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Electronics overtakes automotive as biggest buyer of robots

29 October, 2021

The number of industrial robots being used worldwide for electrical and electronics applications overtook those being bought by the automotive sector for the first time during 2020, according to the latest statistics from the International Federation of Robotics (IFR). While the number of robots being bought for electronic applications soared from 89,000 in 2019 to 109,000 in 2020, those for automotive applications plummeted from 102,000 to 80,000.

The IFR figures also show that despite the Covid-19 pandemic, global sales of industrial robots rose slightly – by 0.5% – last year, with 384,000 machines being shipped. The number of robots operating worldwide climbed by 10% to exceed three million for the first time, and 2020 proved to be the third most successful year in the history of the robotics industry, after 2018 and 2017.

The IFR expects the market to rebound strongly in 2021 with global shipments growing by 13% to reach 435,000, thus breaking the previous record set in 2018. The biggest growth will come from Asia where new robot installations are expected to exceed the 300,000 mark, adding 15% to the previous year’s result. Installations in North America are expected to increase by 17% to almost 43,000, while Europe will expand by a slower 8% to almost 73,000 machines.

Last year’s small expansion in the global market for industrial robots was driven largely by China, where sales grew by 20% with 168,400 robots being shipped. This is the highest value ever recorded for a single country. China’s operational stock of robots reached 943,223 – a rise of 21%. IFR expects China to exceed the one million robot mark in 2021.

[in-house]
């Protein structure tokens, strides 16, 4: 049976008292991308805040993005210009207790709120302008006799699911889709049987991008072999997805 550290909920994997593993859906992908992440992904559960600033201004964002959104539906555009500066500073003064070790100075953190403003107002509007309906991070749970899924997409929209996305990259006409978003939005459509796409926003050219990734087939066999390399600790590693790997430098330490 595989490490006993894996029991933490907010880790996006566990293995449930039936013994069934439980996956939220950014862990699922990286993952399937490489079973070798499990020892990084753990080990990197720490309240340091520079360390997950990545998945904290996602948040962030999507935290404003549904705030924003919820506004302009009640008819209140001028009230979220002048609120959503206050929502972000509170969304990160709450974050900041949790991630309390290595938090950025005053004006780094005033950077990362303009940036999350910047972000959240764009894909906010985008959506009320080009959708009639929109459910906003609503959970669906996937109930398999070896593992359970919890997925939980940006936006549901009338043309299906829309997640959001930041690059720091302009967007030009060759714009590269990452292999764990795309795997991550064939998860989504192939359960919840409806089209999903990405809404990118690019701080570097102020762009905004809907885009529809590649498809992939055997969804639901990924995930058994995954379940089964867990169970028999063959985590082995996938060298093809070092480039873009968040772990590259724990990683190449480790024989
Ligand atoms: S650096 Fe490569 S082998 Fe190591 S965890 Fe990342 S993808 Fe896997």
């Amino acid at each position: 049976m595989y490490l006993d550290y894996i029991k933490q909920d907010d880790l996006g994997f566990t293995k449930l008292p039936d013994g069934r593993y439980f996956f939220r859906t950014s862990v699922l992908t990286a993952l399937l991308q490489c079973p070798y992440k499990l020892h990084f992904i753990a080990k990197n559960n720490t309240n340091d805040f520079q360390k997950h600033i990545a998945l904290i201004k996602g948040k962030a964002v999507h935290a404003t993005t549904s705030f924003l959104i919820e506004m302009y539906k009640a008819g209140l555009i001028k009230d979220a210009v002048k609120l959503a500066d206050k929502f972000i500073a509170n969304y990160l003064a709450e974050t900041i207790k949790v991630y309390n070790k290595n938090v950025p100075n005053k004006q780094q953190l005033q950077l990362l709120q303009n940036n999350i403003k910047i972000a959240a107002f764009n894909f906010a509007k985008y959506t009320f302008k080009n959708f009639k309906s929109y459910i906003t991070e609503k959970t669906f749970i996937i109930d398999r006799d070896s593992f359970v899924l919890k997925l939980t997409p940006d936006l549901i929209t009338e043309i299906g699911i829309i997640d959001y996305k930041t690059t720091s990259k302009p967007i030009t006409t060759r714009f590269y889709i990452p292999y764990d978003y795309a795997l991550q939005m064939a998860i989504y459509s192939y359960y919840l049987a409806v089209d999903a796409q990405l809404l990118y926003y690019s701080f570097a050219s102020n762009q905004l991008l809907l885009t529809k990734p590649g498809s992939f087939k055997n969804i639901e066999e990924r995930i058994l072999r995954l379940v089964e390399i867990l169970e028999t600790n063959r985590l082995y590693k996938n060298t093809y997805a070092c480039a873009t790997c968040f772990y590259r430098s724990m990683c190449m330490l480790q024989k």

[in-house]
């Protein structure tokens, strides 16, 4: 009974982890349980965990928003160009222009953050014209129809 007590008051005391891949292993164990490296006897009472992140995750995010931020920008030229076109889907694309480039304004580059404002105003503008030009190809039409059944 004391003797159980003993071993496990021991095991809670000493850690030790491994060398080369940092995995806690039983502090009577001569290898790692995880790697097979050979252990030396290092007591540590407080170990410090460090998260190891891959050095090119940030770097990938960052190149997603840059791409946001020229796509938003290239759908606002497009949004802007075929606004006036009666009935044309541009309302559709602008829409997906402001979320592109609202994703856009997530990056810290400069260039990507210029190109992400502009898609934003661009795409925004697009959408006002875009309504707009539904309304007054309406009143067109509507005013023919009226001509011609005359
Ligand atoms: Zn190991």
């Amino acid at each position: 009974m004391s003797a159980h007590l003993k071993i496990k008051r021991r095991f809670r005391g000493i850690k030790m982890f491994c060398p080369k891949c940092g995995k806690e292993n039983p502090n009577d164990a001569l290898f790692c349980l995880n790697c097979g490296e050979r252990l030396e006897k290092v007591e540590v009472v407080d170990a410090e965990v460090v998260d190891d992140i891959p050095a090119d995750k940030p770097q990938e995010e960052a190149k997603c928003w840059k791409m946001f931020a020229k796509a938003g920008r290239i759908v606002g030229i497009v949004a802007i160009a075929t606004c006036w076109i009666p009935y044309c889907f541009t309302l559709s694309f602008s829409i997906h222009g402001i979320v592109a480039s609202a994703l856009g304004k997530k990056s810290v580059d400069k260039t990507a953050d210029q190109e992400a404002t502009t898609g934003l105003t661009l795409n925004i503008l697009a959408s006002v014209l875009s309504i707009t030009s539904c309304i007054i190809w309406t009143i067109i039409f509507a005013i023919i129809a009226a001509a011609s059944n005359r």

“The economies in North America, Asia and Europe did not experience their Covid-19 low point at the same time,” says IFR president, Milton Guerry. “Order intake and production in the Chinese manufacturing industry began surging in the second quarter of 2020. The North American economy started to recover in the second half of 2020, and Europe followed suit a little later.”

The IFR figures show that collaborative robots (cobots) still represent a tiny fraction of the industrial robot market. In 2020, just 22,000 cobots were sold worldwide compared to 362 traditional industrial robots. Cobot sales were up 6% on their 2019 figure.

Industrial robot installations in Europe fell by 8% during 2020 to 67,700 – the second year of decline for the region. Although demand from general industry was up by 14%, demand from the automotive sector plummeted by 20%. One third of Europe’s new installations were in Germany, followed by Italy on 13% and France on 8%.

Robots installed globally by various sectors (in 1,000s) over the past three years
Source: IFR

In the UK, industrial robot installations climbed by 8% during 2020 to 2,205 machines. The automotive sector again dominated, accounting for 40% of UK installations, and adding 875 more robots – a 16% increase. The food and beverage industry almost doubled its number of installed robots from 155 in 2019 to 304 in 2020.

By far the biggest application for industrial robots is handling, accounting for 166,000 of global installations during 2020 (down from 174,000 in 2019). The next biggest applications are welding (66,000 machines) and assembly (47,000).

The IFR expects the “boom after the crisis” effect to fade slightly in 2022 on a global scale. From 2021 to 2024, it is predicting average annual growth rates in the medium single-digit range, with the milestone of 500,000 robots installed in a single year likely to be reached in 2024.

IFR:  Twitter  LinkedIn

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